08/18/2012 6:02PM

Saratoga: Questing runs rivals off their feet in the Alabama

Barbara D. Livingston
Despite setting fast early fractions and ducking from rider Irad Ortiz Jr.'s whip, Questing wins the Alabama by nine lengths.

SARATOGA SPRINGS, N.Y. – She may have run sideways in the stretch, but Questing vaulted straight to the top of the 3-year-old filly division Saturday with a dominating nine-length victory in the Grade 1, $600,000 Alabama Stakes at sun-kissed Saratoga.

Unleashing an arsenal of speed rarely seen by a 3-year-old filly going 1 1/4 miles, Questing, under Irad Ortiz Jr., ran her six opponents off their feet, and though she weaved in and out a couple of times in the stretch, she was a spectacular winner.

In Lingerie, the Black-Eyed Susan winner, finished second, eight lengths ahead of Via Villaggio. Zo Impressive, the Mother Goose winner, finished fourth and had to be vanned off with what was diagnosed as a condylar fracture to her right front cannon bone. The injury is considered career-threatening, but not life-threatening, according to Dr. Celeste Kunz, the on-call veterinarian for the American Association of Equine Practitioners.

Grace Hall, the even-money favorite, finished fifth and appeared uncomfortable shortly after the wire, according to jockey Javier Castellano. But after the race, trainer Tony Dutrow said Grace Hall came back in good shape.

Sea Island and Uptown Bertie completed the order of finish.

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Questing, owned by Sheikh Mohammed al Maktoum’s Godolphin Racing and trained by Kiaran McLaughlin, added the Alabama to her earlier victory at this meet in the Grade 1 Coaching Club American Oaks and now heads into the fall as the leader of the 3-year-old filly division.

“She’s definitely the best 3-year-old filly in America on the dirt,” said McLaughlin, who first put her on dirt in a June allowance race at Belmont Park.

The victory capped a whirlwind 24 hours for the 20-year-old Ortiz, who on Friday was removed from the Saratoga turf course on a stretcher and taken to Saratoga Hospital with an apparent ankle injury. X-rays were negative, and he rode Saturday, but was unseated during the running of the sixth race when his mount clipped heels.

But Ortiz bounced back up and rode the remainder of the card.

“It’s unbelievable, yesterday, today; thank God I’m okay,” Ortiz said as he walked out to ride the 11th race, in which he finished second. “I’m a younger guy; it’s good when you are young.”

It’s also good when you’re riding fast horses, and Questing proved yet again she is indeed fast.

Breaking from post 6, Questing immediately assumed control of the Alabama, opening up a one-length lead in a quarter run in 22.84 seconds. She continued on through a half-mile in 46.01 seconds and six furlongs in 1:09.74. That was .06 of a second faster than Bodemeister ran six furlongs in the Kentucky Derby.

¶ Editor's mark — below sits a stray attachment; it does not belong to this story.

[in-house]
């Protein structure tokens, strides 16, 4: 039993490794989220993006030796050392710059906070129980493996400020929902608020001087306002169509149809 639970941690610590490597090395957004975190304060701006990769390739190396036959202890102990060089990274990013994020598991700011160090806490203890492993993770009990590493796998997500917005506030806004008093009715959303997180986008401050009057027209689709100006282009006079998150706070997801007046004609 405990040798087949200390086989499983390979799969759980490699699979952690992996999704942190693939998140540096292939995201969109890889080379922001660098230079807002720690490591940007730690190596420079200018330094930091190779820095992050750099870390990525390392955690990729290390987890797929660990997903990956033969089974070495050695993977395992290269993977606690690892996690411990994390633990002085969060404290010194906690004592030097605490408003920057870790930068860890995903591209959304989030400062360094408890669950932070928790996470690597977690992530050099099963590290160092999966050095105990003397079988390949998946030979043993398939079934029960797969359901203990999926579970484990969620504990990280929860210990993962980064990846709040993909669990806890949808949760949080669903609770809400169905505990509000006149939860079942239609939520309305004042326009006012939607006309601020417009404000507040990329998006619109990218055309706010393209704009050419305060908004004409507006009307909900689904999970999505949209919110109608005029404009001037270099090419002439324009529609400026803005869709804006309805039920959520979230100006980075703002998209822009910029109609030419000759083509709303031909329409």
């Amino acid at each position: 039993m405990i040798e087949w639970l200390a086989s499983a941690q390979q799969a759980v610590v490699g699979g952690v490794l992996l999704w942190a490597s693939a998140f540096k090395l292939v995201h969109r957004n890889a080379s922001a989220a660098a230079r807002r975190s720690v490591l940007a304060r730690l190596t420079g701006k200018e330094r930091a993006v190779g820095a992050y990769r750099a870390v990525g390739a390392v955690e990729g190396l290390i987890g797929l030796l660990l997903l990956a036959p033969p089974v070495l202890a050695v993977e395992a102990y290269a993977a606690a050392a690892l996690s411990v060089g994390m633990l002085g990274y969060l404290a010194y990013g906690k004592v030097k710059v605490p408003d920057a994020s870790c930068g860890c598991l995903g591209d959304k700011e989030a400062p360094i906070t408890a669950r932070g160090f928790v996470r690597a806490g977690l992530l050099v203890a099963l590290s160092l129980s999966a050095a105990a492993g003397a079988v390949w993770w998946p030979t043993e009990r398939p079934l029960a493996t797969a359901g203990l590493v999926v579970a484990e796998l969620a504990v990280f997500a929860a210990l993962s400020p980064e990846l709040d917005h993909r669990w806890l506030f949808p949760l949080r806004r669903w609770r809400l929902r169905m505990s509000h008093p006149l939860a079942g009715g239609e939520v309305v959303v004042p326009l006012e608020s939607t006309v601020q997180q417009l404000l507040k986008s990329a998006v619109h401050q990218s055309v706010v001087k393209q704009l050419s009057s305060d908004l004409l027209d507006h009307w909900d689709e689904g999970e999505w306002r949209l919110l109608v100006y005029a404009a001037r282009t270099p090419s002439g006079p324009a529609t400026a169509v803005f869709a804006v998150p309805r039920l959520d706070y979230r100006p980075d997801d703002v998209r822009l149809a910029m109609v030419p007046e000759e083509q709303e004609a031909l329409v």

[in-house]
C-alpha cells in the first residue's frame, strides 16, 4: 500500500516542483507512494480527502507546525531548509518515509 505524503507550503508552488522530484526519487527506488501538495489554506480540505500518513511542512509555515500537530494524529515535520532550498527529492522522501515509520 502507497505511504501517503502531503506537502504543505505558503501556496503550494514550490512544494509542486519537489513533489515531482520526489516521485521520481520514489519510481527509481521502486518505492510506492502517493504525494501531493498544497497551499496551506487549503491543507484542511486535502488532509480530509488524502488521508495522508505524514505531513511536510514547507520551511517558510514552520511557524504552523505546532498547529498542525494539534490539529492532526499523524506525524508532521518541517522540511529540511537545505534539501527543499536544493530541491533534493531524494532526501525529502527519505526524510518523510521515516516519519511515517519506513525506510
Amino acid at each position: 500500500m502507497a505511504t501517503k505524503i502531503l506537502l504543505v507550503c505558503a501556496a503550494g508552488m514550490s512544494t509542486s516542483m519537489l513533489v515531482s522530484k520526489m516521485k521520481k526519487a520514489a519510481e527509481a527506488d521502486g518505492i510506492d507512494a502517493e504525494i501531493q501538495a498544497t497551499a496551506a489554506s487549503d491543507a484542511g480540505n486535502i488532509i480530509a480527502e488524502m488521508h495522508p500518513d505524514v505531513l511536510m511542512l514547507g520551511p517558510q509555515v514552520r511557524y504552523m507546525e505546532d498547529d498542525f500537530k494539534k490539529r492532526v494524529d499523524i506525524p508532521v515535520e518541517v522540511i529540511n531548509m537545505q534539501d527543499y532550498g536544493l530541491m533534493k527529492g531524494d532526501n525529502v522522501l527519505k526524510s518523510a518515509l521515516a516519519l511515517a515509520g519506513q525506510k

Ortiz said it did not feel like Questing was going that fast.

“Going so fast I can’t feel it,” Ortiz said. “I feel like my horse is going relaxed, always.”

Despite the fast fractions, Questing came to the quarter pole with a three-length lead, which helped ease McLaughlin’s nerves.

“I was nervous, but I liked when she turned for home just the way she was going because the rest of them looked like they were riding hard,” McLaughlin said.

Questing was having difficulty changing leads, so Ortiz hit her three times at the three-sixteenths pole, and Questing ducked out. Approaching the eighth pole, Questing ducked in. Though she finished the race on her wrong lead, Questing covered the 1 1/4 miles in 2:01.29 and returned $6.40 as the second choice.

“I think she was waiting for the horses,” Ortiz said. “She’s playing and she can run like that.”

Questing also ducked out in the Coaching Club, something McLaughlin attributed to the exuberance of a young rider. Saturday, McLaughlin said Questing was just playing.

“I think she was ducking a little bit each way today instead of all the time left-handed, but as long as she’s five in front, I’m not worried about it.

“She’s looking, she’s not getting tired running that fast.”

McLaughlin said the next logical race for Questing would be the $1 million Cotillion at Parx Racing on Sept. 22, though he would consult with Godolphin racing manager Simon Crisford first.

Meanwhile, Grace Hall, last year’s Spinaway winner, was a disappointing fifth, beaten 31 lengths. Castellano said he knew early on that it wasn’t going to be Grace Hall’s day.

“She broke out of the gate, she got a good position into the first turn, but when we got to the backside she lost the bridle,” Castellano said. “She’s got so much class that she got to the half-mile pole, but then after that she went the wrong way.”